1. @ninjenius – Your bang on with the second paragraph – it’s rubbish really – but like the Halo I am just trying to look a the positives.

    2. Dear F1Fanatic,

      In your round-up sections, please do not include links to stories that are behind a ‘paywall’ of a third party website such as you did today with the “How sport will change in 2018, part four: Making F1 competitive again (The Telegraph)” link.

      If you must do this (for commercial reasons etc..) please have the courtesy to mark the link as such, so that your users do not waste their time going to an article that they cannot access without a paying.

      1. Ye I find it a bit annoying as well.

      2. That article isn’t behind a paywall, it requires a registration. That should have been noted and is now.

        1. Don’t sweat it too much. I’m actually OK with links to paywall protected articles, just as long as it is marked as such. (you generally do)

        2. F1F should have the 20 best article links.
          an F1Fanatic commenter is concerned too many articles owe their places in the F1F round-up for “commercial reasons”.

          1. It is meant to be a comprehensive review of the week’s media – you can choose which articles you want to read.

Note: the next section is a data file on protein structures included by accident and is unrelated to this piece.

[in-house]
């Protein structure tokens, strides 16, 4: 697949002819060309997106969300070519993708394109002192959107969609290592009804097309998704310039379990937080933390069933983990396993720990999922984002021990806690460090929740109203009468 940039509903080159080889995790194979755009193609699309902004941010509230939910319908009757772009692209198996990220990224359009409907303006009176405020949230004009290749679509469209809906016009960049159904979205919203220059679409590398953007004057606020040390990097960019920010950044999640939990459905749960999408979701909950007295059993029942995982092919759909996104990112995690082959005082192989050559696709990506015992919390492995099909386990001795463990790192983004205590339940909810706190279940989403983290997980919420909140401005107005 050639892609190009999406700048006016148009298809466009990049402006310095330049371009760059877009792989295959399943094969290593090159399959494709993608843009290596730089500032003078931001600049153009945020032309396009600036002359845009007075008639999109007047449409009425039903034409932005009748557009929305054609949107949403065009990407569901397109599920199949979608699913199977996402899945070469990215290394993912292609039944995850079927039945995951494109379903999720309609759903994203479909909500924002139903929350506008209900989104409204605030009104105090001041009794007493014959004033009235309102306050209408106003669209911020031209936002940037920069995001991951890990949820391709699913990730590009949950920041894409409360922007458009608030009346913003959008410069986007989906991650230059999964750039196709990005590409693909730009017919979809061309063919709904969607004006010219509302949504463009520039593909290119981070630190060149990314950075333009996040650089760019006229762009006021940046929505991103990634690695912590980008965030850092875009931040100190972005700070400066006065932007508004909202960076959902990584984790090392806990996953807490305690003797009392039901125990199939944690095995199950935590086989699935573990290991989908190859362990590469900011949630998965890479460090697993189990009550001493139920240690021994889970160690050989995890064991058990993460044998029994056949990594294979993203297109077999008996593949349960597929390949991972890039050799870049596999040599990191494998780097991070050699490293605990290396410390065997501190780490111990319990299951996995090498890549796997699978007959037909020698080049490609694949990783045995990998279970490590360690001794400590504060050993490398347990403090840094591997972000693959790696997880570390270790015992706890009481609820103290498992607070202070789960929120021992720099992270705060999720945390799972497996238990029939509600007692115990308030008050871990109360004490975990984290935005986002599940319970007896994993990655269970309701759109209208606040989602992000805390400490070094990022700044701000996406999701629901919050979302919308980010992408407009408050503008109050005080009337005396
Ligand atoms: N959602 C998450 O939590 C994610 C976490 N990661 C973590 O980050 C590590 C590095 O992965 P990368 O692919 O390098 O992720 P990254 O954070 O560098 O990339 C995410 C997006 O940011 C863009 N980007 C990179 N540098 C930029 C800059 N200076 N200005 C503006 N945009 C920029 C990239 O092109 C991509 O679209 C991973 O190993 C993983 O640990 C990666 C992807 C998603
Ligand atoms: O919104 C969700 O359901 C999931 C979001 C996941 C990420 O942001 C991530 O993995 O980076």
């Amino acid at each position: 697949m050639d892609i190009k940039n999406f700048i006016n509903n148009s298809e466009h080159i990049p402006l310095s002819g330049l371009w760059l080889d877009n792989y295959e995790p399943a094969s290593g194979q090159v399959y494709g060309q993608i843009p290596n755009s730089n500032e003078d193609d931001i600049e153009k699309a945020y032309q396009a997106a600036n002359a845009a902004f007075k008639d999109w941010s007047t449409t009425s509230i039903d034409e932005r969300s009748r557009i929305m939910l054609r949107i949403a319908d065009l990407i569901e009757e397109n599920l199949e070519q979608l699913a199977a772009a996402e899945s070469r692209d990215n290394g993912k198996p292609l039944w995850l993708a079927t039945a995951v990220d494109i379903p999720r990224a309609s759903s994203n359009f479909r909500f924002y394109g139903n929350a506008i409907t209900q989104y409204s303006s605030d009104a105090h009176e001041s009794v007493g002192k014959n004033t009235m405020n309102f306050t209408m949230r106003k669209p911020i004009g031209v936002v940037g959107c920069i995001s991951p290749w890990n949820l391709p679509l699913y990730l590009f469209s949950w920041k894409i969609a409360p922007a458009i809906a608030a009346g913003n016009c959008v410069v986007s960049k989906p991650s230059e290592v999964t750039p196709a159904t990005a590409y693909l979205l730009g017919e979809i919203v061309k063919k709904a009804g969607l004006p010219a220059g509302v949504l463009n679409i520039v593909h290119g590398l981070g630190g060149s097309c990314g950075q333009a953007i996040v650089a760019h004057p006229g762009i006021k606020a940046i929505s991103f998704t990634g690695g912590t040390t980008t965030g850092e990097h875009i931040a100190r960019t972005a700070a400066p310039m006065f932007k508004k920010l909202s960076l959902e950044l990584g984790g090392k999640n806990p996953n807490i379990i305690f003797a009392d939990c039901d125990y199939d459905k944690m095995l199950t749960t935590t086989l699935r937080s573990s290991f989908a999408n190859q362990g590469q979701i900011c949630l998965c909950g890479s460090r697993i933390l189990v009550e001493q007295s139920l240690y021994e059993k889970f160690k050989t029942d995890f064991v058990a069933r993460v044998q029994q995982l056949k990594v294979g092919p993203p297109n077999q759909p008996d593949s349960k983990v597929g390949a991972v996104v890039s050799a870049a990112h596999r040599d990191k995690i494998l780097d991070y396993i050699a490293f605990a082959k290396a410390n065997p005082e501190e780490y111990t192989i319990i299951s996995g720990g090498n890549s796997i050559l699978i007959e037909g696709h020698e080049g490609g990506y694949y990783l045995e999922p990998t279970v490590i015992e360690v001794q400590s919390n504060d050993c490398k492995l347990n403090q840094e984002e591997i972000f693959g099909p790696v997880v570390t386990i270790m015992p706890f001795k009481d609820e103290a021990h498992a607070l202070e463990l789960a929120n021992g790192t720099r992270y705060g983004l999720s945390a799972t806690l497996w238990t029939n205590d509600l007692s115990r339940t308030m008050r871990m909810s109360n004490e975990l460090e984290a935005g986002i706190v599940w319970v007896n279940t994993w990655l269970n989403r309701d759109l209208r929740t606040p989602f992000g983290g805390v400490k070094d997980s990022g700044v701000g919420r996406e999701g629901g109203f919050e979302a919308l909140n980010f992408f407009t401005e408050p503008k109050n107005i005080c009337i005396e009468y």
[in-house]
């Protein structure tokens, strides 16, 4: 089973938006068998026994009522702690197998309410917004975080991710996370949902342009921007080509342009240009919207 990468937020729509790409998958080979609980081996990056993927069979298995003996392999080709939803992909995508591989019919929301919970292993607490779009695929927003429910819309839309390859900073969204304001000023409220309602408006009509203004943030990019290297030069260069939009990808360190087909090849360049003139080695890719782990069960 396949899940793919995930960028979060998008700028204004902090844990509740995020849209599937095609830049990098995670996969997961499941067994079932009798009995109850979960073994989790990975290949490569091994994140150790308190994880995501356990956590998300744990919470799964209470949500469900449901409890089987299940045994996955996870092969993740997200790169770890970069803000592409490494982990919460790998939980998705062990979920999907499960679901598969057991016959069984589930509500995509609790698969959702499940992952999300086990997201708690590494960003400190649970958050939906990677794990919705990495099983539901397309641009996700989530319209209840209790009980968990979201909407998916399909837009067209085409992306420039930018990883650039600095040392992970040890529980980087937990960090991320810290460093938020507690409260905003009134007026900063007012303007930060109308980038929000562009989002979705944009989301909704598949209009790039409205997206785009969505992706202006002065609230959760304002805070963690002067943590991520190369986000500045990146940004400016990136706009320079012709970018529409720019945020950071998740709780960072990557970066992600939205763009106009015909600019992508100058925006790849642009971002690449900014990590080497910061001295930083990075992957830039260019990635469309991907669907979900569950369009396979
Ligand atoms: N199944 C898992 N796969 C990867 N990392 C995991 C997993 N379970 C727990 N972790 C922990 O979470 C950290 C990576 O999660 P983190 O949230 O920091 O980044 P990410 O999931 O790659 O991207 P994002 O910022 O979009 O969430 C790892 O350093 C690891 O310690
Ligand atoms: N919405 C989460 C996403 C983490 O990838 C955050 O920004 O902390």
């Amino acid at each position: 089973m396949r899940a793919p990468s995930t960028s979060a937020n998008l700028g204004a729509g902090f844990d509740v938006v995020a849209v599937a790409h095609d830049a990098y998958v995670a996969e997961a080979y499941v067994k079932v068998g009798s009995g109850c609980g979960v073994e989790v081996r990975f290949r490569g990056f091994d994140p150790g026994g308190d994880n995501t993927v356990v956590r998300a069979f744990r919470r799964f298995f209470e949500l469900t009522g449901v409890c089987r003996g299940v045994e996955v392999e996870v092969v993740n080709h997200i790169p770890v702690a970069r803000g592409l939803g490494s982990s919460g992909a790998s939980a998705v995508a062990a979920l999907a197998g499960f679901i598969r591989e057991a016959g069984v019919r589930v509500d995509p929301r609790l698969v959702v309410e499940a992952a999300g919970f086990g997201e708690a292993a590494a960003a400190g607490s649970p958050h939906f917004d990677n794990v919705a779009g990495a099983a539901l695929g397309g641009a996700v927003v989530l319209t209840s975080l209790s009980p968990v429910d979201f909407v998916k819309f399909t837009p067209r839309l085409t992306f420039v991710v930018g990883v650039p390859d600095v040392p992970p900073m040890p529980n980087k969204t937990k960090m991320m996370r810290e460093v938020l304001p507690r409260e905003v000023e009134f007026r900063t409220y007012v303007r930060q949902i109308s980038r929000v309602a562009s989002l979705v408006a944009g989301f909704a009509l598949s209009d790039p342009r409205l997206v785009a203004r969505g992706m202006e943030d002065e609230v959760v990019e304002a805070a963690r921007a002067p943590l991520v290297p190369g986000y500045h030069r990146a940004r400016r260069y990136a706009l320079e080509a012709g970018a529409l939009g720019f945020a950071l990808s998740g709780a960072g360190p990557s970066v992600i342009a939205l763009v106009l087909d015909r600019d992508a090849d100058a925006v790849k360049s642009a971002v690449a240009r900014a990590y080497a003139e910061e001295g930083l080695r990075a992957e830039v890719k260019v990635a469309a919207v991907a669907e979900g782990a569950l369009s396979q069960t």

3. I think its quite nice HAM is having a break from social media, it may be the longest period he hasnt been in trouble because of it for a while.

      1. @brawngp He would’ve never gotten ”in trouble” in the first place had he nor anyone else not make an unnecessarily big fuss about that particular post. People get offended too easily these days for even the smallest of things, LOL.

        1. I totally agree and am deeply offended my your comment :-P

          1. This proofs that “being offended” is a choice. This of course contrary to “being shot”, which is only a choice if it is a question of preference contrary to “being hanged” in case of an execution. In my opinion there are to many people publicly “hanged” for minor offenses these days. Spotlight Lewis is one of them. One can just wonder why.

            1. The people who were offended were the people who complained about those calling Lewis Hamilton on his comments.

        2. @jerejj even Keith joined in the overreaction on this one. So over the top, if anyone were to be offended it would be the childs parents and everyone else should have minded their own business.

    4. F1 has always had pay drivers and I don’t think it is a necessarily bad thing. There have been some good pay drivers Niki Lauda was one and didn’t Schumacher and Alonzo start as pay drivers?
      As far as saying that F1 should have the best drivers well that’s always going to be subjective. We can never directly compare a F1 driver to others as they require different skills.

      1. For me the term ‘pay drivers’ refers to drivers who wouldn’t otherwise make the grid if it wasn’t for their backing. Plenty of drivers come with sponsorship, sure, such as the ones you mentioned and many others, but that was not the primary reason they obtained their seats and it is highly likely they would have made the grid irrespective.